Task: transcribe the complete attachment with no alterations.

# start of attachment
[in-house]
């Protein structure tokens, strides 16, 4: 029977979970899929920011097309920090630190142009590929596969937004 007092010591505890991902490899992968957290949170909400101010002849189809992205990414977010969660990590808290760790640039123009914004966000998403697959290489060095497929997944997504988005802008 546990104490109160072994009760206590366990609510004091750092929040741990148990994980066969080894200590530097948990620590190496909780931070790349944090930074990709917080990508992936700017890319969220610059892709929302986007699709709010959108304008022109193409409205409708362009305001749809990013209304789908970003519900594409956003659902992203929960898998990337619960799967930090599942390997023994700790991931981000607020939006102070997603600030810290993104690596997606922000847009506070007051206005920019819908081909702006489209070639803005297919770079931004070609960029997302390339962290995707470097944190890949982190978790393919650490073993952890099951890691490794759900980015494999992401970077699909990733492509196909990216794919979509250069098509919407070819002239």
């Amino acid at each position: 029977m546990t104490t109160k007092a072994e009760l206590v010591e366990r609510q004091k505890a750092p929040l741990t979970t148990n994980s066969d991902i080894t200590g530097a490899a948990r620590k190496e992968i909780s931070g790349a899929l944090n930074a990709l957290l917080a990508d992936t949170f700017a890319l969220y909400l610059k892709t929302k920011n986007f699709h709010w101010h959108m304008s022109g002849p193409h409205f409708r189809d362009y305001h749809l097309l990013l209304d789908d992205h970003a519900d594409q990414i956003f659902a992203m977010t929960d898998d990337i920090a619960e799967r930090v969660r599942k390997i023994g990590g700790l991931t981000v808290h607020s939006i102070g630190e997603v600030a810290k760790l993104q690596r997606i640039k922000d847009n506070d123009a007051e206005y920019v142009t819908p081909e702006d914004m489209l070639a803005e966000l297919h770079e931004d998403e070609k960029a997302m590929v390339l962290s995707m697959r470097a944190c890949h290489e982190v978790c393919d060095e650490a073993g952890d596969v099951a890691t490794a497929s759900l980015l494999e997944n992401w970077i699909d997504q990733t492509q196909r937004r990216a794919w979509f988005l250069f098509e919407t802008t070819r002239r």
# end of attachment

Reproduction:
[in-house]
């Protein structure tokens, strides 16, 4: 029977979970899929920011097309920090630190142009590929596969937004 007092010591505890991902490899992968957290949170909400101010002849189809992205990414977010969660990590808290760790640039123009914004966000998403697959290489060095497929997944997504988005802008 546990104490109160072994009760206590366990609510004091750092929040741990148990994980066969080894200590530097948990620590190496909780931070790349944090930074990709917080990508992936700017890319969220610059892709929302986007699709709010959108304008022109193409409205409708362009305001749809990013209304789908970003519900594409956003659902992203929960898998990337619960799967930090599942390997023994700790991931981000607020939006102070997603600030810290993104690596997606922000847009506070007051206005920019819908081909702006489209070639803005297919770079931004070609960029997302390339962290995707470097944190890949982190978790393919650490073993952890099951890691490794759900980015494999992401970077699909990733492509196909990216794919979509250069098509919407070819002239």
């Amino acid at each position: 029977m546990t104490t109160k007092a072994e009760l206590v010591e366990r609510q004091k505890a750092p929040l741990t979970t148990n994980s066969d991902i080894t200590g530097a490899a948990r620590k190496e992968i909780s931070g790349a899929l944090n930074a990709l957290l917080a990508d992936t949170f700017a890319l969220y909400l610059k892709t929302k920011n986007f699709h709010w101010h959108m304008s022109g002849p193409h409205f409708r189809d362009y305001h749809l097309l990013l209304d789908d992205h970003a519900d594409q990414i956003f659902a992203m977010t929960d898998d990337i920090a619960e799967r930090v969660r599942k390997i023994g990590g700790l991931t981000v808290h607020s939006i102070g630190e997603v600030a810290k760790l993104q690596r997606i640039k922000d847009n506070d123009a007051e206005y920019v142009t819908p081909e702006d914004m489209l070639a803005e966000l297919h770079e931004d998403e070609k960029a997302m590929v390339l962290s995707m697959r470097a944190c890949h290489e982190v978790c393919d060095e650490a073993g952890d596969v099951a890691t490794a497929s759900l980015l494999e997944n992401w970077i699909d997504q990733t492509q196909r937004r990216a794919w979509f988005l250069f098509e919407t802008t070819r002239r």